Maintenance fluid therapy in children
- Michael J Somers, MD
Michael J Somers, MD
- Associate Professor of Pediatrics
- Harvard Medical School
The goal of fluid therapy is to preserve the normal volume and electrolyte composition of body fluids. Fluid therapy is usually divided into two components:
●Maintenance therapy replaces the ongoing daily losses of water and electrolytes occurring via physiologic processes (urine, sweat, respiration, and stool), which normally preserve homeostasis. Maintenance requirements vary depending on the patient's underlying clinical status and setting especially in postoperative or hospitalized children due to changes in their physiologic responses (eg, excess antidiuretic hormone [ADH] secretion).
●Repletion therapy corrects water and acute electrolyte deficits that have accrued via illness or physiologic abnormality. Repletion returns the patient to a normal volume and electrolyte status.
Maintenance fluid therapy, including alterations in maintenance requirements, will be reviewed here. Assessment of hypovolemia and repletion therapy are discussed elsewhere. (See "Clinical assessment and diagnosis of hypovolemia (dehydration) in children" and "Treatment of hypovolemia (dehydration) in children".)
COMPONENTS OF FLUID THERAPY
Normal physiologic needs — Homeostatic control for water is dependent on antidiuretic hormone (ADH) release, the kidney's ability to regulate urinary water losses, and water intake based on thirst (see "General principles of disorders of water balance (hyponatremia and hypernatremia) and sodium balance (hypovolemia and edema)", section on 'Regulation of water and sodium balance'). These regulatory mechanisms allow for variability in the daily water intake in healthy children without adverse effect.To continue reading this article, you must log in with your personal, hospital, or group practice subscription. For more information on subscription options, click below on the option that best describes you:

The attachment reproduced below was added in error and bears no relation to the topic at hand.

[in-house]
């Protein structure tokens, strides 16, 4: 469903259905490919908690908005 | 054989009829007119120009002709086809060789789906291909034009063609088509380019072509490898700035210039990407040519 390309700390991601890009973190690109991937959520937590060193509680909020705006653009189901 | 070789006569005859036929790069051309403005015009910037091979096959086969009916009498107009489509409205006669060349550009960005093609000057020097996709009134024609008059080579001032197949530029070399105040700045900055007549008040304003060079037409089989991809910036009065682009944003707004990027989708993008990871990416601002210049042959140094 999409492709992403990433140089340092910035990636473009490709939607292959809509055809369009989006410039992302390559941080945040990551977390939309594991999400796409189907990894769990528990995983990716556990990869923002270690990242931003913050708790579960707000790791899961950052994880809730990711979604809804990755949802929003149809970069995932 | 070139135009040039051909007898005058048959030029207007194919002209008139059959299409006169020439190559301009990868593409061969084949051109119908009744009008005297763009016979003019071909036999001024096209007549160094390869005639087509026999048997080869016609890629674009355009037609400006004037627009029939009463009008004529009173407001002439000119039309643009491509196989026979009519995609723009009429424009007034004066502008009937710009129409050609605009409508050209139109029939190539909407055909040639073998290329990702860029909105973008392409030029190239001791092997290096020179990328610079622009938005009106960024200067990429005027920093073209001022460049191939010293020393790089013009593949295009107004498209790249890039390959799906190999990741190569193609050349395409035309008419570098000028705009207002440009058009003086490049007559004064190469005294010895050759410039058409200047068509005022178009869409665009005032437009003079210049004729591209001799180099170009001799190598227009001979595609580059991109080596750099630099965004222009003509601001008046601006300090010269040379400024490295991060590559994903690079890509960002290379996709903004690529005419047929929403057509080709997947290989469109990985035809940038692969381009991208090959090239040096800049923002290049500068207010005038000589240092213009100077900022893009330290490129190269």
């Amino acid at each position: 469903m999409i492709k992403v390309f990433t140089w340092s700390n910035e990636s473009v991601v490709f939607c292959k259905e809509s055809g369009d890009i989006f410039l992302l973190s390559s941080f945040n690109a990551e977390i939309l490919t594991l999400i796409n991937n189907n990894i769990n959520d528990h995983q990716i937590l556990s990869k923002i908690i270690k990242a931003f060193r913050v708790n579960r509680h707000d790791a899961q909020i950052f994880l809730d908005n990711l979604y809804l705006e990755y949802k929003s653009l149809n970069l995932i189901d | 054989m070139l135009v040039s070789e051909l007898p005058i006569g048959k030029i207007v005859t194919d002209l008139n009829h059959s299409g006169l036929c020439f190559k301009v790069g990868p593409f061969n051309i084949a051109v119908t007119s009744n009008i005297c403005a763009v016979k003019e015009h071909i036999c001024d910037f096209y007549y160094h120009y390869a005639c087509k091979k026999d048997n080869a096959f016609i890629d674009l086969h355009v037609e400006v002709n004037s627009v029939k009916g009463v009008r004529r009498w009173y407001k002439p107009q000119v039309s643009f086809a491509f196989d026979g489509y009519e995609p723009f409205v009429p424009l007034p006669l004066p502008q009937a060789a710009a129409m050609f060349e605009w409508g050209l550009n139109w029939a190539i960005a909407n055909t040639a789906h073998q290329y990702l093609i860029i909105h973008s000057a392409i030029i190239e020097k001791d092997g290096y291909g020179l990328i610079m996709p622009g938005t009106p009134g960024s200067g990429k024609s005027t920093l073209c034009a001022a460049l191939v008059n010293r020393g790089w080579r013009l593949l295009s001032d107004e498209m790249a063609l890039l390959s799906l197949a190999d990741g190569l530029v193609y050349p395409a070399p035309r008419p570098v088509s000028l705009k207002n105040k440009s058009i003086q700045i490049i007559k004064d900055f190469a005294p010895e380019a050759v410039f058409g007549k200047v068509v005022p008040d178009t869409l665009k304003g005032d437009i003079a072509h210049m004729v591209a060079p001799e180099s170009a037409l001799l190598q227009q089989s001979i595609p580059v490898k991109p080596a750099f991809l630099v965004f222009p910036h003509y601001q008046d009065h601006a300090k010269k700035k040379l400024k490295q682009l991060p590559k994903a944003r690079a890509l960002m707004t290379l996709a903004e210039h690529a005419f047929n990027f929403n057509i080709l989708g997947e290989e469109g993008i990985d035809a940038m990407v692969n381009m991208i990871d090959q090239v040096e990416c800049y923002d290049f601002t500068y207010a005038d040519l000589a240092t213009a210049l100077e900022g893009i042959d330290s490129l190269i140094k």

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- COMPONENTS OF FLUID THERAPY
- - Normal physiologic needs
- - Methods for calculation
- Changes in maintenance needs
- - Changes in water loss
- - Impaired ADH action
- PRESCRIBING MAINTENANCE PARENTERAL FLUID THERAPY
- General principles
- Hospitalized children
- - Isotonic versus hypotonic solution
- - Isotonic therapy: maintenance volume versus volume restriction
- - Our approach
- SUMMARY AND RECOMMENDATIONS